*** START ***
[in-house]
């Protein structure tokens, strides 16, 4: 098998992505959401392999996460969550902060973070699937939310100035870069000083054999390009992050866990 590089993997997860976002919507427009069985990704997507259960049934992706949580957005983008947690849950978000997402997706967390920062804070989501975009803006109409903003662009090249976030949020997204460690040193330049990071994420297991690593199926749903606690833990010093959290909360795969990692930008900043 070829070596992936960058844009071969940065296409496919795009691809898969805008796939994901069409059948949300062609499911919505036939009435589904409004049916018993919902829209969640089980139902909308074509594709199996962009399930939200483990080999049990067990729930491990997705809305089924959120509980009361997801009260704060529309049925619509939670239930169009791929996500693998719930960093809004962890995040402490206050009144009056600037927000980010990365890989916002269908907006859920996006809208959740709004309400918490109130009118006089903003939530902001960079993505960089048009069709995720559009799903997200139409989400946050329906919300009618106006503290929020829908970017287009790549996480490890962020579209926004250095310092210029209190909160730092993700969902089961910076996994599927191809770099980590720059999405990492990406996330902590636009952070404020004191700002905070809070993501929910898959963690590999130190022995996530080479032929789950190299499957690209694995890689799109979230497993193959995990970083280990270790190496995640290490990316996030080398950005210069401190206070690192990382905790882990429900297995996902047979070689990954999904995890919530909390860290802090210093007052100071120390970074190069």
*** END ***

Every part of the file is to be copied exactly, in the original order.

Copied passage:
[in-house]
């Protein structure tokens, strides 16, 4: 098998992505959401392999996460969550902060973070699937939310100035870069000083054999390009992050866990 590089993997997860976002919507427009069985990704997507259960049934992706949580957005983008947690849950978000997402997706967390920062804070989501975009803006109409903003662009090249976030949020997204460690040193330049990071994420297991690593199926749903606690833990010093959290909360795969990692930008900043 070829070596992936960058844009071969940065296409496919795009691809898969805008796939994901069409059948949300062609499911919505036939009435589904409004049916018993919902829209969640089980139902909308074509594709199996962009399930939200483990080999049990067990729930491990997705809305089924959120509980009361997801009260704060529309049925619509939670239930169009791929996500693998719930960093809004962890995040402490206050009144009056600037927000980010990365890989916002269908907006859920996006809208959740709004309400918490109130009118006089903003939530902001960079993505960089048009069709995720559009799903997200139409989400946050329906919300009618106006503290929020829908970017287009790549996480490890962020579209926004250095310092210029209190909160730092993700969902089961910076996994599927191809770099980590720059999405990492990406996330902590636009952070404020004191700002905070809070993501929910898959963690590999130190022995996530080479032929789950190299499957690209694995890689799109979230497993193959995990970083280990270790190496995640290490990316996030080398950005210069401190206070690192990382905790882990429900297995996902047979070689990954999904995890919530909390860290802090210093007052100071120390970074190069």